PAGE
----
Newton effortlessly bends the arc and shortens the corner at his size. It’s a brand of flexibility that’s actionable from across alignments. But on the interior, splicing through gaps and eliminating step-up lanes for QBs, it’s a particularly deadly quality for a defensive lineman to have.

Newton’s physical framework isn’t perfect, and that’s something Penn State left tackle Olu Fashanu — a fellow first-round 2024 NFL Draft prospect — helped bring to light on this next play.

While Newton has elite natural leverage at his size, he also lacks great length — which puts a cap on his maximum power capacity and ease of power generation.

As shown below, Newton has the lateral agility to be used on stunts, and he also has the active hand usage to decouple blocks quickly while working across-face. Moreover, he does a great job realigning his base ahead of contact against Fashanu.

Nevertheless, Fashanu is still able to stall out Newton quickly after contact. Part of this is just great execution by Fashanu. He responds instantly to the stunt and gives Newton no imbalance to exploit. But Newton also simply lacks the elite length and power capacity to consistently plow through 320-pound blockers while working across alignments.

Newton Is a DT1 Candidate, Even With His Limitations

Newton’s lack of length hurts him in more ways than one. Not only does it naturally detract from his raw power output, but it also forces him to do more work to achieve angle advantages against blockers.

When he has an angle advantage, Newton is absolutely lethal 1-on-1 with his burst, hyper-elite flexibility, leverage, strength, and active hands.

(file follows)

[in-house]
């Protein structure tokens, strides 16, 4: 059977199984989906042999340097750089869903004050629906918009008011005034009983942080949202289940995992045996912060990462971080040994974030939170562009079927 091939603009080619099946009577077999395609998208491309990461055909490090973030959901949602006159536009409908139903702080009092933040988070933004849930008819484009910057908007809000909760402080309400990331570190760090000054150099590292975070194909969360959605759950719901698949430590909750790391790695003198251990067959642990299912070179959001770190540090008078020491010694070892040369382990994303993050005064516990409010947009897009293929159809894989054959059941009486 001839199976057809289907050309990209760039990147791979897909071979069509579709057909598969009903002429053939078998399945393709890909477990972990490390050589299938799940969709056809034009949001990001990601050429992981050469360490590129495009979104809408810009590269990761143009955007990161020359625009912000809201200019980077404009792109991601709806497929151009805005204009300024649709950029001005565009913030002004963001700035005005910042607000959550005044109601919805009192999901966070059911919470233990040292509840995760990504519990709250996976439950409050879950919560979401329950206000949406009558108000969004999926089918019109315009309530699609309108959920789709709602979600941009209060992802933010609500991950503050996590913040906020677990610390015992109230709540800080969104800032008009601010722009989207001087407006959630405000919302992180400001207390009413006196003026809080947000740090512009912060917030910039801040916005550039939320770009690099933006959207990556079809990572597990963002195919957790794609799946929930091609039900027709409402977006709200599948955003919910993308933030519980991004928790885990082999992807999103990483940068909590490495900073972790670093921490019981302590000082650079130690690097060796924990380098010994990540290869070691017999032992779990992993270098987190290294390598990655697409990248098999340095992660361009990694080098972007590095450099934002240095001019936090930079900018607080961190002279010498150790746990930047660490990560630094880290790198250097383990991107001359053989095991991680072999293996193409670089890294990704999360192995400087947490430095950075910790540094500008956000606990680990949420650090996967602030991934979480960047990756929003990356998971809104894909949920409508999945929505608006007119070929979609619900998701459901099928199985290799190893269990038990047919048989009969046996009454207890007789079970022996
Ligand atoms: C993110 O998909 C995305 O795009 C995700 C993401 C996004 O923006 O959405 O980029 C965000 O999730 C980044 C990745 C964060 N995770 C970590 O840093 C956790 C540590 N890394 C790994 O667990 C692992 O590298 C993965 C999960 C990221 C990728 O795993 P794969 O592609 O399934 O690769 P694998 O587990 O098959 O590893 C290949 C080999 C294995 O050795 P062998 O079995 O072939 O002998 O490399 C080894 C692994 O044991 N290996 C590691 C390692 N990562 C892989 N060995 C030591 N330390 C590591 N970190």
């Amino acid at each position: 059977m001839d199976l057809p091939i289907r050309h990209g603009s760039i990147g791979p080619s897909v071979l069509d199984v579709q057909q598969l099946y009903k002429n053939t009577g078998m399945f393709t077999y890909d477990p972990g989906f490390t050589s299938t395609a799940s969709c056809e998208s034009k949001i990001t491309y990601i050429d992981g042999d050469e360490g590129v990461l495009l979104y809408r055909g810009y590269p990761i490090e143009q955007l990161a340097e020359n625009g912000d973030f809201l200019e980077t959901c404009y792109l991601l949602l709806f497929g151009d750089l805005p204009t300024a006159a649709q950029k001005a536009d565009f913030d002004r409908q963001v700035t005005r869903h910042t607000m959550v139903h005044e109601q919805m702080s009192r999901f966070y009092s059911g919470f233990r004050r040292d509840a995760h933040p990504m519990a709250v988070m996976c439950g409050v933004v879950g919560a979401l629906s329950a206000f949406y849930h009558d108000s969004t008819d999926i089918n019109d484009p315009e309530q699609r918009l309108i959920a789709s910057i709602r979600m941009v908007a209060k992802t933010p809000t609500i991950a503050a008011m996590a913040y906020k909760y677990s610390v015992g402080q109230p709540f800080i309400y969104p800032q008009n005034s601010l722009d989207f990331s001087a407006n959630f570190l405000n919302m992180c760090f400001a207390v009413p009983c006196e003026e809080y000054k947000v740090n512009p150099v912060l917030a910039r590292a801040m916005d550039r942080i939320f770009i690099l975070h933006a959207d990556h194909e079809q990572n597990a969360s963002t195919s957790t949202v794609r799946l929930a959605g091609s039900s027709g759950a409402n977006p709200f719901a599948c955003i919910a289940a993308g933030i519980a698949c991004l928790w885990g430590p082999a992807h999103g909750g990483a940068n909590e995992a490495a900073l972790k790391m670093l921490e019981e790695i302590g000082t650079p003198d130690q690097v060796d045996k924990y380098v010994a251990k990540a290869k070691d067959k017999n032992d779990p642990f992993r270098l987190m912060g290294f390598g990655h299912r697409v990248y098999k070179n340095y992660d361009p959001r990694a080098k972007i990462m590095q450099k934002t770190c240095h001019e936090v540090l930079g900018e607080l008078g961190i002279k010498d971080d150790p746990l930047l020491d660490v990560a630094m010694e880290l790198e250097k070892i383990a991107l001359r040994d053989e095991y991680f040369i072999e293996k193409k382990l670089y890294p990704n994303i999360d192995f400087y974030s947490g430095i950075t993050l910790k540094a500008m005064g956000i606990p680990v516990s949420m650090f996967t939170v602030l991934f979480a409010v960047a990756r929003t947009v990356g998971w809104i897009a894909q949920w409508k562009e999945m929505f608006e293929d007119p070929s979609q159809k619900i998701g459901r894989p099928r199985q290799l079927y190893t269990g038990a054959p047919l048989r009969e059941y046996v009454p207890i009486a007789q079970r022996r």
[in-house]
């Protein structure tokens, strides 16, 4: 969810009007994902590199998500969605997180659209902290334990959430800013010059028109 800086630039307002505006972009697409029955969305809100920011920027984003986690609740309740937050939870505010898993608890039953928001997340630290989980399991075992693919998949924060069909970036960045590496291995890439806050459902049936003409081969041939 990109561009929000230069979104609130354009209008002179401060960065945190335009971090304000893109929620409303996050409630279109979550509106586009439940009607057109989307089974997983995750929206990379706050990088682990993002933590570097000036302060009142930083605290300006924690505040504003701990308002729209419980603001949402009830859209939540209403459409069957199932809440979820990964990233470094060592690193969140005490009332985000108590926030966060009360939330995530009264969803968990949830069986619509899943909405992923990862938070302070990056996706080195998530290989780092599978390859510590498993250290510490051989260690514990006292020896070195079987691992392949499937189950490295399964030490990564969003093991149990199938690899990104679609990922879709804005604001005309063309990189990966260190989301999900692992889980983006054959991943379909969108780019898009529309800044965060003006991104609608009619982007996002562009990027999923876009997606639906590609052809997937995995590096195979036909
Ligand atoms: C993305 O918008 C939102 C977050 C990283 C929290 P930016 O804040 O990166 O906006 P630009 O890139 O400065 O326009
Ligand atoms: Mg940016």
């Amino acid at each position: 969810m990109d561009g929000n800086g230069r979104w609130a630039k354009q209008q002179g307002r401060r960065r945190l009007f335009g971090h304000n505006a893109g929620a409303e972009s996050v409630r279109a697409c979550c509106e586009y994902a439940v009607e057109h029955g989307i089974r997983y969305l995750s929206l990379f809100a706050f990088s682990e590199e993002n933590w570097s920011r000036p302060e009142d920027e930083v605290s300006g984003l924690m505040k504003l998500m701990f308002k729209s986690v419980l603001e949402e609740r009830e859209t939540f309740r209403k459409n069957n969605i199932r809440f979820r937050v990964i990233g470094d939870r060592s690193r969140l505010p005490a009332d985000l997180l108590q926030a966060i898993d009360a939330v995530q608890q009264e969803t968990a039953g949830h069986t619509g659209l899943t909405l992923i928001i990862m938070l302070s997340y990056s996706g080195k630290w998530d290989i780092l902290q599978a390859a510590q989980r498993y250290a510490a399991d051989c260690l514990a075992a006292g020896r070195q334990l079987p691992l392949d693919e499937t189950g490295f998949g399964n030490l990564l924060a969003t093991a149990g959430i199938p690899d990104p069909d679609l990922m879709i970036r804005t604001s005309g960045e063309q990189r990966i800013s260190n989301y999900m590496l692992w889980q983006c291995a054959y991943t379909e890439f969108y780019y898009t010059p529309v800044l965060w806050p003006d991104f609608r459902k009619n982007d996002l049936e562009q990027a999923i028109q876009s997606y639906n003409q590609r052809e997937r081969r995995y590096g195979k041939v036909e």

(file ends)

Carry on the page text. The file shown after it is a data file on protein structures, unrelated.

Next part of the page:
But if he doesn’t get an opening early on in reps, he sometimes stalls out, and he doesn’t have the natural power to consistently forklift through blocks without the aid of his initial momentum.

Nevertheless, while Newton has some limitations to note, he’s still a first-round worthy DT prospect in the 2024 NFL Draft, and his showing against Penn State only reaffirmed that notion.

Newton is a phenomenal one-gapper in run defense who can use his explosiveness, leverage, angle IQ, and violent style to control and erode gaps.

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And as a pass rusher, he’s an extremely slippery attacker with rare size-adjusted burst and flexibility, and he has the amalgamation of traits to disrupt anywhere from a shaded 1-tech to a 5-tech.

To bottom line this: If you have a scheme that isolates Newton in 1-on-1 matchups, he is built to be a consistent disruptor in both phases. And on tape, that absolutely rings true.

Ian Cummings is an NFL Draft Analyst for Pro Football Network. You can read all of Ian’s work here and follow him on Twitter: @IC_Draft.